My entire life, I valued my sense of creativity. For 20 years I explored the world of art, trying new things and admiring others’ works. I even went from a child with a love for drawing to a student on the path to a career in graphic design. Now, as a senior about to graduate, I feel as if I chose the wrong path for myself. As a communications major without any specific path in mind, I took it upon myself to use my artistic ability to decide my life career. I ultimately decided to do graphic design—a career where I’m independent, make a good salary and use my art skills. It seems fulfilling enough, right? Despite the perks that come with graphic design, I can’t shake this feeling that fell upon me in my last year of college: I want to do more.
My relationship with art has always been complicated.
From a young age, I would strictly draw for fun, swearing I would never create art for a career. I enjoyed the freedom of art without any strings attached. No deadlines, grades, customers or criticisms. This therapeutic hobby of mine started to gain attention from those around me.
If you have siblings, you may experience the odd habit of people labelling you by your most dominant, unique or interesting characteristics. One sibling is the musical one, the other academic, another athletic. The rise of my artistic journey began around first grade with my number two pencils and my notebook filled with doodles and scribbles.
From then on, I felt burdened with the label of the ‘creative one.’ This label forced me to help my siblings with any assignment that required a decorative poster and assist my left brained friends with right brained projects.
Now I pursue art as a career and never create art for myself. I began an art page on Instagram for graphic design and art commissions to get a little taste of the business side of art. Now I realize that I don’t truly love art unless I’m doing it for myself, rather than for money.
I found myself in a constant loop of trying to find a new career that would make me happy and convincing myself that graphic design is my calling.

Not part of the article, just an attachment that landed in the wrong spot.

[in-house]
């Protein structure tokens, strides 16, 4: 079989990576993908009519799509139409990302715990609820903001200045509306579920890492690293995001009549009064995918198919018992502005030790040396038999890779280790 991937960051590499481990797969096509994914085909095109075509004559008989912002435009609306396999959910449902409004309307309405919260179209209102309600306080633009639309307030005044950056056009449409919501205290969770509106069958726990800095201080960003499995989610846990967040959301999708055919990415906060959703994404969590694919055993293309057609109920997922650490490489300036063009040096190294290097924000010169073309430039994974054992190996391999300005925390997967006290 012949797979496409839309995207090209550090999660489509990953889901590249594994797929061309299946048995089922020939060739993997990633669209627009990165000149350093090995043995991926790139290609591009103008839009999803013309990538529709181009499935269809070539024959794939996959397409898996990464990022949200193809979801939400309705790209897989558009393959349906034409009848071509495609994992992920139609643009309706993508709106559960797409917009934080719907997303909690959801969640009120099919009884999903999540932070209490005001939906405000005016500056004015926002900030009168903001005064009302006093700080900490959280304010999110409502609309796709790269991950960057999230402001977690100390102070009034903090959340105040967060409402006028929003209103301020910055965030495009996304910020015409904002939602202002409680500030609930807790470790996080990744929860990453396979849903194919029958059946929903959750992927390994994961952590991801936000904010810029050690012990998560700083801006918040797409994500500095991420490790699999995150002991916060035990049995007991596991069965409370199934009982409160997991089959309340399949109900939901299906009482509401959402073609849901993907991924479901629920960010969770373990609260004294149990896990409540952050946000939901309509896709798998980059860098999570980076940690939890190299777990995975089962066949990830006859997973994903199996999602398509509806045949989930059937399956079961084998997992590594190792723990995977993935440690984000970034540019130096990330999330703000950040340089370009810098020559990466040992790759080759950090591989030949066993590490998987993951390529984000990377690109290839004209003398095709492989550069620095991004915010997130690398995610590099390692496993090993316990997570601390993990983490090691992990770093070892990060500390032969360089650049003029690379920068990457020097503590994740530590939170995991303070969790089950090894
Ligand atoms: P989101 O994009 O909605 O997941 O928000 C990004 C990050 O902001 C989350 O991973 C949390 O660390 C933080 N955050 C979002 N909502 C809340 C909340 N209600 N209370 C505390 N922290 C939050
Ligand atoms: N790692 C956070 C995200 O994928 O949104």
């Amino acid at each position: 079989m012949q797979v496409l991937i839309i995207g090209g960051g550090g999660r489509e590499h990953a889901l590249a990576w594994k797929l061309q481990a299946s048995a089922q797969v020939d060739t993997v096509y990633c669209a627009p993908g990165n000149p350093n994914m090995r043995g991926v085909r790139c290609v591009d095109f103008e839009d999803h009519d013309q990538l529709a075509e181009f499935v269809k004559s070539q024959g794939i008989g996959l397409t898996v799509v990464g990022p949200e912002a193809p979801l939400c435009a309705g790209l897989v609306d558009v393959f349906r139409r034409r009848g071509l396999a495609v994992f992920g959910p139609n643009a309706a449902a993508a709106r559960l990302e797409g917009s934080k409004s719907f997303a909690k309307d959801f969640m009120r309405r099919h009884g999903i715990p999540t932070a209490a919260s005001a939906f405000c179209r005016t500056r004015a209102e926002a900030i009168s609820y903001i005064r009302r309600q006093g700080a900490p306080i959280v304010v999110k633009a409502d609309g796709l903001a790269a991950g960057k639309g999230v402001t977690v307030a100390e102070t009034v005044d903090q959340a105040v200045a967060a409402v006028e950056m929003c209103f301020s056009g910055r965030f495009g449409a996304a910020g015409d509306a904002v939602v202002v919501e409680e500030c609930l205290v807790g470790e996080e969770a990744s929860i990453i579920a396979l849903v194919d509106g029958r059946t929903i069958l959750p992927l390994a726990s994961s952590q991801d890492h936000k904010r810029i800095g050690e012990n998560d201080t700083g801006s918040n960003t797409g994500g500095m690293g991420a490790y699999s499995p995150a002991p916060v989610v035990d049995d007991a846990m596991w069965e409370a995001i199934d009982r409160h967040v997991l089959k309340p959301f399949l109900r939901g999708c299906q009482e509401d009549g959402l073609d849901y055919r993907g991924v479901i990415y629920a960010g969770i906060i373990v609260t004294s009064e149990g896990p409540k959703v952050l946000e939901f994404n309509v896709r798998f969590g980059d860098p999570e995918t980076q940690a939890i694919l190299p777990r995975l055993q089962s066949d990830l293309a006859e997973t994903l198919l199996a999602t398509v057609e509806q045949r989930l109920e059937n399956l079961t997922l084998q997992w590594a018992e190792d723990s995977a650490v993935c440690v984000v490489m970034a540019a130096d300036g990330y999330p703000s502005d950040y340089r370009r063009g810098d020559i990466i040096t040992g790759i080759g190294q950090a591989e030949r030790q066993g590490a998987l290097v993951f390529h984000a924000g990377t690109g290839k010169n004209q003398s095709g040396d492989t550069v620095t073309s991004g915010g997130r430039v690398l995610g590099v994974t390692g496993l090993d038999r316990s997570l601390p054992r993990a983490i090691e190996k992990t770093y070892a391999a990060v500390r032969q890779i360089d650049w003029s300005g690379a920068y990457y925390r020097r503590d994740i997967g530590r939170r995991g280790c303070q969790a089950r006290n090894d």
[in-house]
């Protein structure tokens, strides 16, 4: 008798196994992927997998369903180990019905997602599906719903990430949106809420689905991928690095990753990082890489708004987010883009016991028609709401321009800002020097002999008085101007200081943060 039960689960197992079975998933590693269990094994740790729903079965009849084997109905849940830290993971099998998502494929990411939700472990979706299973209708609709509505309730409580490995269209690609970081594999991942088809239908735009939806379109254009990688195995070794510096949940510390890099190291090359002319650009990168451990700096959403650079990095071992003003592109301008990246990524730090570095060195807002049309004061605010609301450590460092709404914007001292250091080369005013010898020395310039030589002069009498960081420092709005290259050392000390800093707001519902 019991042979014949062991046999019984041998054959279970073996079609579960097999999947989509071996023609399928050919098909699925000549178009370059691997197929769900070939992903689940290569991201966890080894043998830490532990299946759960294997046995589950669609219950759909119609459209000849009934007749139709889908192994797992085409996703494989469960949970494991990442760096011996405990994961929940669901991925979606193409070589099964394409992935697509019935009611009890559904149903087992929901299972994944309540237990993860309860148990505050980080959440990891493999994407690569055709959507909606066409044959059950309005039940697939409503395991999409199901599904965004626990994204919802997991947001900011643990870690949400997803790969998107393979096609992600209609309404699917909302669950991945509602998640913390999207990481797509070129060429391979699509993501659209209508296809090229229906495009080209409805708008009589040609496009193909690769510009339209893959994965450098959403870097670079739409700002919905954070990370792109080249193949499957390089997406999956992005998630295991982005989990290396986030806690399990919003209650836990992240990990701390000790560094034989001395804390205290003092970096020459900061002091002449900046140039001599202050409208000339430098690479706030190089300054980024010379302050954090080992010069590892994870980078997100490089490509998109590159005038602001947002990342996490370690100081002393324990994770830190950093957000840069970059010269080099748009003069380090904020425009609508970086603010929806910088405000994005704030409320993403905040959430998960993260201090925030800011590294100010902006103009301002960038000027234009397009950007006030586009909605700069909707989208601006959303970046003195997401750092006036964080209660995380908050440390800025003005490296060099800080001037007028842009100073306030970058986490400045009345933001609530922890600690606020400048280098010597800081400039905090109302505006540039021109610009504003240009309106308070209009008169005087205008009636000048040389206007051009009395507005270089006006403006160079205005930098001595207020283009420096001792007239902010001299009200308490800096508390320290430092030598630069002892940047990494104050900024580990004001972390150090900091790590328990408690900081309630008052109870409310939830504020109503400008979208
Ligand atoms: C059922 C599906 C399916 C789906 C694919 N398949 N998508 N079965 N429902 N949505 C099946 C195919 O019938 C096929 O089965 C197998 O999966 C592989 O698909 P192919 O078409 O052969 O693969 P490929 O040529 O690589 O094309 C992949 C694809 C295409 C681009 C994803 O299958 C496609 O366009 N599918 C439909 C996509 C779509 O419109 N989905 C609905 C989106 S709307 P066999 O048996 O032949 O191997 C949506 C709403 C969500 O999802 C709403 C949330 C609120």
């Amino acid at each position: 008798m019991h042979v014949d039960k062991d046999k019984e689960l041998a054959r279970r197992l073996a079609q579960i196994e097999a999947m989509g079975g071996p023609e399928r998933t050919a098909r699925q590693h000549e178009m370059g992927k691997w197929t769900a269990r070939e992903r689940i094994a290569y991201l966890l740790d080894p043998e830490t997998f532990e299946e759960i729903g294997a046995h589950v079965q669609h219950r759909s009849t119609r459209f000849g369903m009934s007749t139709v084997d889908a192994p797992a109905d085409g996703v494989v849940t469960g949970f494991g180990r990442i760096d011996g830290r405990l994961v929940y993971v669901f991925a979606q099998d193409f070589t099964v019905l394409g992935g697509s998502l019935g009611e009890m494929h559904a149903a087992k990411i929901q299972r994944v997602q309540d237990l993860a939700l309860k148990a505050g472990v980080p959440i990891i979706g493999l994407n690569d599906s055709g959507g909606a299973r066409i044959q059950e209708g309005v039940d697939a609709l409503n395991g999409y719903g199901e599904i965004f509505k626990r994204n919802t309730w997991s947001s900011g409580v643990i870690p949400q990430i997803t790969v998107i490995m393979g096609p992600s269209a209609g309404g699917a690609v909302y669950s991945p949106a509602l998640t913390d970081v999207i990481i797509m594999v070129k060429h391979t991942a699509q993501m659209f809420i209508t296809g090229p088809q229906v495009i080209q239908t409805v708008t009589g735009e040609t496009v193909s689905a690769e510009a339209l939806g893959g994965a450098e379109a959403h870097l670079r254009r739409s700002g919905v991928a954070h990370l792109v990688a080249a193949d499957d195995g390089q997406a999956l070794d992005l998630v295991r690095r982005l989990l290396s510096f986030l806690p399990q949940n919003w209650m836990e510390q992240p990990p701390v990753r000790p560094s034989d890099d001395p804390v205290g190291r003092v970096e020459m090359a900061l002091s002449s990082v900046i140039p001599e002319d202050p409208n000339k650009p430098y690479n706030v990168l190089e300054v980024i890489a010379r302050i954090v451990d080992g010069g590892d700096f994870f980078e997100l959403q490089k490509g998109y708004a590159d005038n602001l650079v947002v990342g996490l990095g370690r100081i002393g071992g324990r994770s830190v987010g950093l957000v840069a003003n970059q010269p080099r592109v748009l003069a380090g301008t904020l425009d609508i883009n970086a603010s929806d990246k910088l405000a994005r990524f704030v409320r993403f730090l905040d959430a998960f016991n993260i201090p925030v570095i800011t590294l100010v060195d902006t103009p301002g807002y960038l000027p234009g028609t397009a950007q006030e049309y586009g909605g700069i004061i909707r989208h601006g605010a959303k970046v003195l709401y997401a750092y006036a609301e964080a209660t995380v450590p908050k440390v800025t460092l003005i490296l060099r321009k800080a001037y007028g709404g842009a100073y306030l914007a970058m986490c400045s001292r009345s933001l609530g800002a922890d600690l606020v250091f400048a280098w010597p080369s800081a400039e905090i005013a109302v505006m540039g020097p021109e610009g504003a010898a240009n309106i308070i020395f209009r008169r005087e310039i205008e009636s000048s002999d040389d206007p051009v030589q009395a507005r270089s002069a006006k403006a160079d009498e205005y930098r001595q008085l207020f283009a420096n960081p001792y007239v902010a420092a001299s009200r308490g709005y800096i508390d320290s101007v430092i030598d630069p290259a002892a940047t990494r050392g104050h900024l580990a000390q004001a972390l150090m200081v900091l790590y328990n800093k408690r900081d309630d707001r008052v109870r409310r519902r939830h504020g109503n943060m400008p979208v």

I’ve struggled with this before. During my sophomore year of college, I looked into almost every major offered at St. John’s University to switch to. I asked countless people for their input and opinions, questioning what they do for a living to see if I would like something similar. I considered sociology, education, psychology, marketing, even accounting (yes, it was that bad).
Quarantine definitely contributed to this dilemma.
In the midst of all the chaos trying to find out who I want to be, a worldwide pandemic began and my problems seemed miniscule. However, staying home for months left me alone with my thoughts and worries about the future on several occasions. Seeing essential workers selflessly working during the pandemic while I doodled on my tablet left me feeling useless. I came to the conclusion that I do not, nor will I ever, positively contribute to society as a graphic designer.
I know that I’m good at creating and that there’s a chance for success because of it. However, that doesn’t make me want to continue as a graphic designer. There’s a part of me that feels obligated to, since I’m 18 credits away from graduating college and everyone expects me to fulfill that role they pushed on me from a child.
There’s always the argument that “the world needs artists,” along with cliché sayings like, “earth without art is just ‘eh.’”
I do understand the importance of art in the world and why we need artists, but regardless, I know I’m capable of more than moving a pen across a tablet for a living.
Here comes the plot twist. I continue to complete my studies in communications, with my graphic design gig on the side. Although I would have preferred to change my major, I felt I worked too hard to waste my degree that’s practically complete and caused me to feel burnt-out. And the side effects of a burnt-out college student include but aren’t limited to: the fear of change and losing credits from the last four years.
Times when I unconsciously remind myself I could do more as a student and as a person can overwhelm me at. However, I don’t try to ignore that voice like I used to. I accept the fact that I am not constricted to this career path and I don’t plan to do it for the rest of my life, as a result my doubts don’t weigh me down as much as they used to. I believe I’ll find my calling in the future, it’s only a matter of time.